Regulators in this U.S. city are saying ‘no’ to cleaner footpaths and buildings by cracking down on reverse graffiti.
The cultural city of San Francisco in the U.S. has expressed its concerns over ‘reverse graffiti’, a practice often used by marketing and PR firms to stencil ads onto footpaths or buildings. The process involves ‘cleaning’ the grim off the surface by blasting it with high-pressure water.
Media firm GreenGraffiti provides reverse graffiti service and claims that it’s a perfect way to promote a brand that’s not only attractive and innovative, but also environmentally friendly.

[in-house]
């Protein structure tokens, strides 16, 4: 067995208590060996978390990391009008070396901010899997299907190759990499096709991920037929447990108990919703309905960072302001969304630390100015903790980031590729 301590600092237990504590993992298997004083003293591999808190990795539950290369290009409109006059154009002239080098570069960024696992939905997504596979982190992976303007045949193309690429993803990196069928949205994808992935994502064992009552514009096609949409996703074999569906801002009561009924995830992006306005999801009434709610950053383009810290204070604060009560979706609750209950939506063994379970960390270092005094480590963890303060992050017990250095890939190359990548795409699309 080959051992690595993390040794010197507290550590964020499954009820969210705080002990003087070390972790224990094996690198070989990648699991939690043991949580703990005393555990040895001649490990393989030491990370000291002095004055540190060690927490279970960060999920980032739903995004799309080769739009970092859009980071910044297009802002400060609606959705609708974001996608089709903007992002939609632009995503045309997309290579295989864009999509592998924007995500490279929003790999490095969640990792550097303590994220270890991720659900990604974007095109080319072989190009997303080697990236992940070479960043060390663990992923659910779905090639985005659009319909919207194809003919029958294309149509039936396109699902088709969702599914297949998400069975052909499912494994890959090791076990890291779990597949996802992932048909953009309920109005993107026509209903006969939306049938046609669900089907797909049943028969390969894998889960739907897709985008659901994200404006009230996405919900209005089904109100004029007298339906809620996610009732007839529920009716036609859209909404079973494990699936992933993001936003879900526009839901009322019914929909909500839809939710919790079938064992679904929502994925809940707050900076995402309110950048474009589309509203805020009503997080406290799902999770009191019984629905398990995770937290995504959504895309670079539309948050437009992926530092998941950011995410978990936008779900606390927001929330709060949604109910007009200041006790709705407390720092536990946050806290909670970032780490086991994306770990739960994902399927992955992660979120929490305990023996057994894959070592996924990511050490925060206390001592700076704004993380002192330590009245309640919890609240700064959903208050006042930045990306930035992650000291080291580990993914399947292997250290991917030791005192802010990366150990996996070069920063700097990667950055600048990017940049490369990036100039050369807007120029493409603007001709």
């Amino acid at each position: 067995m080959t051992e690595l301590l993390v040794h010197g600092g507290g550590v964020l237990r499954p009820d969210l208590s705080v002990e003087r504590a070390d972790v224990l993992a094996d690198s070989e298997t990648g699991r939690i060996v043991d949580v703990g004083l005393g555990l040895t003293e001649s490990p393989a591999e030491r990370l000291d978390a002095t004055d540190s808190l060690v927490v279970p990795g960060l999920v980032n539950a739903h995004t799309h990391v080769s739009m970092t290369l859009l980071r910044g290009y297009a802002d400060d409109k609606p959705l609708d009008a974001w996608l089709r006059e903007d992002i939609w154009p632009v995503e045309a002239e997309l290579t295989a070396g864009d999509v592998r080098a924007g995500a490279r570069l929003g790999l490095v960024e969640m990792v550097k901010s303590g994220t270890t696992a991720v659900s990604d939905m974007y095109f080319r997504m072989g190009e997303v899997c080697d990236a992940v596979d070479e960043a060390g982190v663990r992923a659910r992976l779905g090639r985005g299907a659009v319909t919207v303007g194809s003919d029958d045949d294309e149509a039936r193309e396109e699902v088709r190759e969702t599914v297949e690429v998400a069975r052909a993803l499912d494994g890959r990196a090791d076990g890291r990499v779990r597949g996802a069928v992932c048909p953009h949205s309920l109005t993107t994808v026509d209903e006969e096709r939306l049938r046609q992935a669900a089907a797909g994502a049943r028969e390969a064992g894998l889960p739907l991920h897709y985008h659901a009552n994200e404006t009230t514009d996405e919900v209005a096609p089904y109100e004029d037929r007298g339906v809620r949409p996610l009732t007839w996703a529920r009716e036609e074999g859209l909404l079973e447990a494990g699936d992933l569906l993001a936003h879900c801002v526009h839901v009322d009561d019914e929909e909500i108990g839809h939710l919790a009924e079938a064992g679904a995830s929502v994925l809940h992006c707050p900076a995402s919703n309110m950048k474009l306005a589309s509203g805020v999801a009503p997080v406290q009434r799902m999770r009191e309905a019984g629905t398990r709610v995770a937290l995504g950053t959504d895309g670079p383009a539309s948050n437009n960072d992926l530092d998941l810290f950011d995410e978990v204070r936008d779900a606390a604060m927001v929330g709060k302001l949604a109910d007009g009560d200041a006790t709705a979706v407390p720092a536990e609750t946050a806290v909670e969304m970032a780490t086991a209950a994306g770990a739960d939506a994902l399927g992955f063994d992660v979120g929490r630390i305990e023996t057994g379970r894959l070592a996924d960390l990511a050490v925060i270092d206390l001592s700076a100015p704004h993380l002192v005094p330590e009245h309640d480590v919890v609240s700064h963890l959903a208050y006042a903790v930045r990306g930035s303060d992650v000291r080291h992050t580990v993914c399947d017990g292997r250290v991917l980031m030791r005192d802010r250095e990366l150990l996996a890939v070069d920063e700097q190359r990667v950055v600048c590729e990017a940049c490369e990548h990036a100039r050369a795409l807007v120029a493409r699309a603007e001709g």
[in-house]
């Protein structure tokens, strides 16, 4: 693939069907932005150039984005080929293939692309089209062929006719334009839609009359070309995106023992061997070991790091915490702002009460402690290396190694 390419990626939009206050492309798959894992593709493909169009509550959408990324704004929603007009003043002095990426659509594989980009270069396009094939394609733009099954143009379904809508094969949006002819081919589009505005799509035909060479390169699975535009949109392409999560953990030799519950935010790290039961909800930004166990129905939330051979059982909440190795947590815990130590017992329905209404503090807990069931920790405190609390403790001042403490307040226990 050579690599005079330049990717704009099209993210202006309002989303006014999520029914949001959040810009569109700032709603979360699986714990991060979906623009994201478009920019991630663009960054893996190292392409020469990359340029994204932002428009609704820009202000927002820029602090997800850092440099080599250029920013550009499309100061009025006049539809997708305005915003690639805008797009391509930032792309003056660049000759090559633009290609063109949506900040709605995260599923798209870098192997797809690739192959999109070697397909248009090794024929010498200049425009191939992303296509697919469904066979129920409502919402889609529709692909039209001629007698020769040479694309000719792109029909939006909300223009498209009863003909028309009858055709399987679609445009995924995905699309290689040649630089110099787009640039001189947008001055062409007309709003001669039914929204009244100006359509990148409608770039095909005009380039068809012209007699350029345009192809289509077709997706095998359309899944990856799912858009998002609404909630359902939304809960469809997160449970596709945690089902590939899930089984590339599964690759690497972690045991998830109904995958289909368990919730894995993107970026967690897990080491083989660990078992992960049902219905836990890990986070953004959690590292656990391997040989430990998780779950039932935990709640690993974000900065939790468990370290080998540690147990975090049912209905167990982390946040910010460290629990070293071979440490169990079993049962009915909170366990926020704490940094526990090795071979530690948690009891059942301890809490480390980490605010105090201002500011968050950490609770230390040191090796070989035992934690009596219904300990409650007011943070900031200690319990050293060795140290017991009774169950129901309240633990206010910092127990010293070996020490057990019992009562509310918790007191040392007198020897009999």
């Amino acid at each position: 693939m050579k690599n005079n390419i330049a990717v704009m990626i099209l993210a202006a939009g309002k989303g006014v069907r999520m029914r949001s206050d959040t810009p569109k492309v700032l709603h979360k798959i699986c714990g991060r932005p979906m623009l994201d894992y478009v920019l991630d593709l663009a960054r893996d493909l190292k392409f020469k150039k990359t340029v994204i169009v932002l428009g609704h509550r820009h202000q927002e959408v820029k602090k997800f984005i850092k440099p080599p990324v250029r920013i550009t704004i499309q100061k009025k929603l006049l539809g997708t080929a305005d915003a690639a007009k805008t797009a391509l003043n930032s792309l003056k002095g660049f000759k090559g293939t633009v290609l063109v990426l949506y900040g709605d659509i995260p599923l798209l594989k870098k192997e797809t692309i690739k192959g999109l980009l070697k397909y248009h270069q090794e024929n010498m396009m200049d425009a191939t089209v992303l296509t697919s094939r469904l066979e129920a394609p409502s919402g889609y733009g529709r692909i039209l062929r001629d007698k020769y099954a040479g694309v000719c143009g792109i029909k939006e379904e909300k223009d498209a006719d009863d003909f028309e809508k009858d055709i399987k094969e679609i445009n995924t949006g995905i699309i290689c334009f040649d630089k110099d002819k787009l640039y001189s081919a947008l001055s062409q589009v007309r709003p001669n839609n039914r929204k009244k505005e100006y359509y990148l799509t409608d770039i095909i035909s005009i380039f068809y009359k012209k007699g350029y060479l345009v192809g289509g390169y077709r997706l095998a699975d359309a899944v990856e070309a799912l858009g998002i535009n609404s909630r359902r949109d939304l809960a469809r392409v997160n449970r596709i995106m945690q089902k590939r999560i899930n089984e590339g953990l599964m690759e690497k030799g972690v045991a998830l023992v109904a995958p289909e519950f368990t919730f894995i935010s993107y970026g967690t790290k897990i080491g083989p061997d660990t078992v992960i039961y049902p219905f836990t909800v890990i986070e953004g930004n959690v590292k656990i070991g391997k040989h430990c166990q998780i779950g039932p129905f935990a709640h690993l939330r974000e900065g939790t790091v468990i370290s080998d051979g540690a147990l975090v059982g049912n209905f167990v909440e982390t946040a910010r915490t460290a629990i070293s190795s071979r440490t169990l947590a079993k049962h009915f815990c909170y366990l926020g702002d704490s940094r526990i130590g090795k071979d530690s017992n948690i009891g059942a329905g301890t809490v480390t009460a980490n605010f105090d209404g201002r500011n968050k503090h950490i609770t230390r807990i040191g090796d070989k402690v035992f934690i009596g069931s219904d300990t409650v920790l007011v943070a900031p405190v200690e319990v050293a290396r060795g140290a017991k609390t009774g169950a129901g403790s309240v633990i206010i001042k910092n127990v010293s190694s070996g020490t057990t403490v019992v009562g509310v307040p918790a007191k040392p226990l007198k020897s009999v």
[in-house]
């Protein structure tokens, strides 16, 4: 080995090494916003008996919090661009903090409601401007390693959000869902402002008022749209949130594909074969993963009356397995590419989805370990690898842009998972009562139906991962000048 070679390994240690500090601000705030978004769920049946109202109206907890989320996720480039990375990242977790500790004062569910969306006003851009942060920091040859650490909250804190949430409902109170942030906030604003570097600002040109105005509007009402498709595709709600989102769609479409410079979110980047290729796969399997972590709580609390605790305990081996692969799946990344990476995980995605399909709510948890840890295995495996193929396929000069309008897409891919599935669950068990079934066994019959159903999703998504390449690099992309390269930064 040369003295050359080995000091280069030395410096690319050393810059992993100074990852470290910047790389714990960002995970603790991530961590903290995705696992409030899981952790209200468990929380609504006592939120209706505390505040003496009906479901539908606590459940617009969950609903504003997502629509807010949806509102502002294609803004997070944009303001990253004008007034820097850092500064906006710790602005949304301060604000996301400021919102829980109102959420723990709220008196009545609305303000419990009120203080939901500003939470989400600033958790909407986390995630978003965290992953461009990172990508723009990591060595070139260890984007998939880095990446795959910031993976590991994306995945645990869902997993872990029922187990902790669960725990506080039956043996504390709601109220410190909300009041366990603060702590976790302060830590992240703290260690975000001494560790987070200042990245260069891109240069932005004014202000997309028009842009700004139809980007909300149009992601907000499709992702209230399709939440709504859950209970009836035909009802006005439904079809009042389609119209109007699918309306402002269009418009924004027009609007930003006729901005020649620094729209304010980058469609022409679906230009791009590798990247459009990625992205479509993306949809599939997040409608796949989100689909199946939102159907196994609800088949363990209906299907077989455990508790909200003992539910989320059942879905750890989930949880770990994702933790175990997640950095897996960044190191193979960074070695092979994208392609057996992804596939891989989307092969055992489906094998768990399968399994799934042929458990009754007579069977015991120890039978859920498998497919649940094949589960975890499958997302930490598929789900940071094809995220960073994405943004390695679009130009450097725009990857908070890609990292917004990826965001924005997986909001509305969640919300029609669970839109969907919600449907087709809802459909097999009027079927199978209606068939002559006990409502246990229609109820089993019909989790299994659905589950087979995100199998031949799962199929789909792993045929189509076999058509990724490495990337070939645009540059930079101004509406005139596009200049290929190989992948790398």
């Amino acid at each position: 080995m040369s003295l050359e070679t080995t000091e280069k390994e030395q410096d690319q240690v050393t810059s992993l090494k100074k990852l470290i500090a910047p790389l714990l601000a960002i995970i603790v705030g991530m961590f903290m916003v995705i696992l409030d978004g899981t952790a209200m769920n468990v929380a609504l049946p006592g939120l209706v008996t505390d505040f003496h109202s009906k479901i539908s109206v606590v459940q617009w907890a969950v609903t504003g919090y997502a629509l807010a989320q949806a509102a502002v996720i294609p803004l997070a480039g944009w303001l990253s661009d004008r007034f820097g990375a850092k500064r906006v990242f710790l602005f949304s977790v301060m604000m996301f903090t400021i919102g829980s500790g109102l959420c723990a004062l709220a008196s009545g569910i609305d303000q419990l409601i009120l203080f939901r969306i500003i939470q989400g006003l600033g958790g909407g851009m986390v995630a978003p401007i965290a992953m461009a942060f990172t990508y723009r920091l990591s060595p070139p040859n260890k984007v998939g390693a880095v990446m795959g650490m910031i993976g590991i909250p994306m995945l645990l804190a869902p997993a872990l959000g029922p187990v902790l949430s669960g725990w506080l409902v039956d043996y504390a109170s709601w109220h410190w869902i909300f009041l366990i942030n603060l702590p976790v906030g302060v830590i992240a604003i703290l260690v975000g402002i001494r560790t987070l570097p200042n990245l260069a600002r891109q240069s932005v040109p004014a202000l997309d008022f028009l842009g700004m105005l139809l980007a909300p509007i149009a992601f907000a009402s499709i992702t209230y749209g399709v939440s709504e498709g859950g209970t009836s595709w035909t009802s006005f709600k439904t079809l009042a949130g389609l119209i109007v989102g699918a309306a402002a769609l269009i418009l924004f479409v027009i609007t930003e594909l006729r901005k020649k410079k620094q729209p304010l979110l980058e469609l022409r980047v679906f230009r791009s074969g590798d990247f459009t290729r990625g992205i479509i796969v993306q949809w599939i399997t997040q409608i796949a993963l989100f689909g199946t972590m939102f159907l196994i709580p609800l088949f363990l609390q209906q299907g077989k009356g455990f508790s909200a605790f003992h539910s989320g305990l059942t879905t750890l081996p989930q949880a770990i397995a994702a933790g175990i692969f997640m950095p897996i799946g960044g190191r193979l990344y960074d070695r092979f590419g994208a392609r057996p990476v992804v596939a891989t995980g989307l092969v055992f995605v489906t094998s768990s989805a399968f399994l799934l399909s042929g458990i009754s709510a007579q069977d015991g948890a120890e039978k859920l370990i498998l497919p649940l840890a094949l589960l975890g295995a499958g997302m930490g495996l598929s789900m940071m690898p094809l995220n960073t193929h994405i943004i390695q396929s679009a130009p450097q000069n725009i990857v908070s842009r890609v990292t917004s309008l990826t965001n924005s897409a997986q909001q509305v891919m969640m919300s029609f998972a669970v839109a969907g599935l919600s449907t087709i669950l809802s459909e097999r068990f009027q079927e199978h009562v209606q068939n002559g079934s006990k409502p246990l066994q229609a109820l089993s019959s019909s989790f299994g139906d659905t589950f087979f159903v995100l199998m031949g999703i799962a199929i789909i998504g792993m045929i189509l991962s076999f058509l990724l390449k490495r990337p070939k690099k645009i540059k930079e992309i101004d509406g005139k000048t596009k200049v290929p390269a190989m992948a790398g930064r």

However, San Francisco regulators see the etched out logos and brands as unlawful marketing and are cracking down on this practice. Although most cities in the U.S. don’t have laws against cleaning sidewalks and walls, San Francisco Public Works is looking into closing the loophole and prohibit such advertising on government property. Spokeswoman Gloria Chan stated that, “We’re going to be investigating and taking a look at what enforcement code this falls under.”